Portales residents banded together to give local resident Mary Standefer a Christmas present to last a lifetime by replacing her pine tree that was stolen from her front yard just before Christmas.
The Colorado short-needled pine tree had been given to Standefer by her father 30 years ago. “I was getting ready to leave for Houston and I saw four people in my front yard. I didn’t know anything about it until they were out there planting it,” Standefer said. “I was surprised. They acted like they knew exactly what they were doing.”
Standefer said the men told her they were there to plant a tree, but having a flight to catch, she didn’t have time for questions.
Sure enough, upon returning home last week, a small Colorado evergreen stood waiting in her yard.
“It was almost like walking out and catching Santa Claus,” Standefer said of the new tree being planted. “It just let’s you know how many nice people there are in the world, some friends and some strangers. It restores your faith in people.”
The inspiration behind replacing the tree was Portales resident Kathleen Kiehne, who went to her neighbors to ask for donations to buy Standefer a new tree after reading the previous one had been stolen.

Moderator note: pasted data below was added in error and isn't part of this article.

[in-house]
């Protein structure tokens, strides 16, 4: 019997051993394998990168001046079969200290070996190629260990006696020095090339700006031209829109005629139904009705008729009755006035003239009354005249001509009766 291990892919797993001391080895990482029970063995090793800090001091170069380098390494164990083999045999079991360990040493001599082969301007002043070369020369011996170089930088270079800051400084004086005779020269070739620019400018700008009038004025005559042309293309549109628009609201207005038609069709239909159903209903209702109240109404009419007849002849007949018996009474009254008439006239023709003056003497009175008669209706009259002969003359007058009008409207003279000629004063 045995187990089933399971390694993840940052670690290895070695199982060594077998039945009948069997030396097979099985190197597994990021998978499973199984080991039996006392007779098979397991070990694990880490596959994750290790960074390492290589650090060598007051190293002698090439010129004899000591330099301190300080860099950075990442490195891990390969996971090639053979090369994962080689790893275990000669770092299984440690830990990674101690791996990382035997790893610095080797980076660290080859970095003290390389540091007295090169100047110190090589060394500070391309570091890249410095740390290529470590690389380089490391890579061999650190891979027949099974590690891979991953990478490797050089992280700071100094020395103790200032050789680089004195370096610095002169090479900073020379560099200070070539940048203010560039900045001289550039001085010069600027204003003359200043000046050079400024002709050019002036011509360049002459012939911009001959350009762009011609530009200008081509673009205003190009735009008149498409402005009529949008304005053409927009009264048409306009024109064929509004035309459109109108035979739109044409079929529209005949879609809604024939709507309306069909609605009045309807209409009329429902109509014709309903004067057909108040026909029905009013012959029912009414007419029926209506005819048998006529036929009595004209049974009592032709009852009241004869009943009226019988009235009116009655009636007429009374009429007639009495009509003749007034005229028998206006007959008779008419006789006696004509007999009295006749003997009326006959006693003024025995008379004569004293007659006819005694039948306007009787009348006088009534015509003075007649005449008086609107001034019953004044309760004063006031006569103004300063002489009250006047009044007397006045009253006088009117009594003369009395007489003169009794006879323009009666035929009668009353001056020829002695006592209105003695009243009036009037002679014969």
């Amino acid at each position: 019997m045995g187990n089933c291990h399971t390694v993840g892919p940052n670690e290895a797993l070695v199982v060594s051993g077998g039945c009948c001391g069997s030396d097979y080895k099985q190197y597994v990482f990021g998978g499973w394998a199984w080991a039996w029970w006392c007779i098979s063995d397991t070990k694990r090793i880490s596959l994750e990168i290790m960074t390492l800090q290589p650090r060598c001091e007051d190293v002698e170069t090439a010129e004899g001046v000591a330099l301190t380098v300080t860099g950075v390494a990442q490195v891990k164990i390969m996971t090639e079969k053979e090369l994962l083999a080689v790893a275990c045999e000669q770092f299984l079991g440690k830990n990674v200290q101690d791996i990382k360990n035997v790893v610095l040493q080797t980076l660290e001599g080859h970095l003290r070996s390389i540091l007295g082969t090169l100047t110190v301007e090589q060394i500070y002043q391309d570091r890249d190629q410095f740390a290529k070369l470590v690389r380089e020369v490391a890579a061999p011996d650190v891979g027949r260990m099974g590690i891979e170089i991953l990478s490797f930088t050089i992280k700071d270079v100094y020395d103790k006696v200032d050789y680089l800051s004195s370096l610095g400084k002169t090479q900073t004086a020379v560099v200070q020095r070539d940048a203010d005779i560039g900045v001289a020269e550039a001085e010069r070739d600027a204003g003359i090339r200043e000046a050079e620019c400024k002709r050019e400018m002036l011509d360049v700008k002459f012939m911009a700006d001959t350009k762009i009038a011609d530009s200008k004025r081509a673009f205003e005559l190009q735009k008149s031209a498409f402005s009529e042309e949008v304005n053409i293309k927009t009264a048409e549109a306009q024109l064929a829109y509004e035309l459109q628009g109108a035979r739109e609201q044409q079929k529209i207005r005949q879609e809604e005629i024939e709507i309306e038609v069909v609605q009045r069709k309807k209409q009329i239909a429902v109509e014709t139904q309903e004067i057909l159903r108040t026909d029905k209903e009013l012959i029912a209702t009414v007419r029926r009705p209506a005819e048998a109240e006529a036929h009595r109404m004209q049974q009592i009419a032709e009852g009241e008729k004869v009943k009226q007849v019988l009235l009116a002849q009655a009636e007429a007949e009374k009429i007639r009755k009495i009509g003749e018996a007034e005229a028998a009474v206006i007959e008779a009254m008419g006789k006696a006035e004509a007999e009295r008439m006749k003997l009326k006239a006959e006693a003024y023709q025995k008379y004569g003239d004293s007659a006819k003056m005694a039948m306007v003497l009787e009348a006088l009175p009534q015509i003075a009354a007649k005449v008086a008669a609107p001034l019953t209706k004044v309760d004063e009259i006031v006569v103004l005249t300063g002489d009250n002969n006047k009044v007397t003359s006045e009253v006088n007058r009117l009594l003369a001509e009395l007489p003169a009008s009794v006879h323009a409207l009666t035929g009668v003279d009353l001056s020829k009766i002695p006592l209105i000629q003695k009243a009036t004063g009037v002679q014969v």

“I became reacquainted with Mary in Curves. I scheduled to where I could go at the same time as her, because she is such an amazing lady,” Kiehne said. “When I read the story in the paper, it broke my heart.”
Kiehne said one of the neighbors she went to for help was True Value owner Max Merrick, who rather than giving her money, told her he would just donate a tree for Standefer.
“After that, I went to another neighbor, Kenny Smith, who is a landscaper, and he went straight to True Value and got the tree and had it planted within an hour,” Kiehne said, laughing.
Kiehne said they had intended the tree to be an anonymous donation, and it was to be planted during Standefer’s absence, but things circulated much more quickly than she had thought they would.
“The people I talked to were super enthused about it and they said ‘yes,’ come back and let us know the cost of the tree and we’ll give you money,” Kiehne said. “This might be a Christmas story for her family for generations to come. It won’t just go away. It will be told and retold.”
Kiehne told Standefer she knew the new tree could not fully replace the previous one because of the memories associated with it.
“I told her, ‘but it will.’ It’s replacing it with more people who care,” Standefer said. “It takes the place of the feeling behind it. I will equally care for this one, because it has it’s own special meaning.”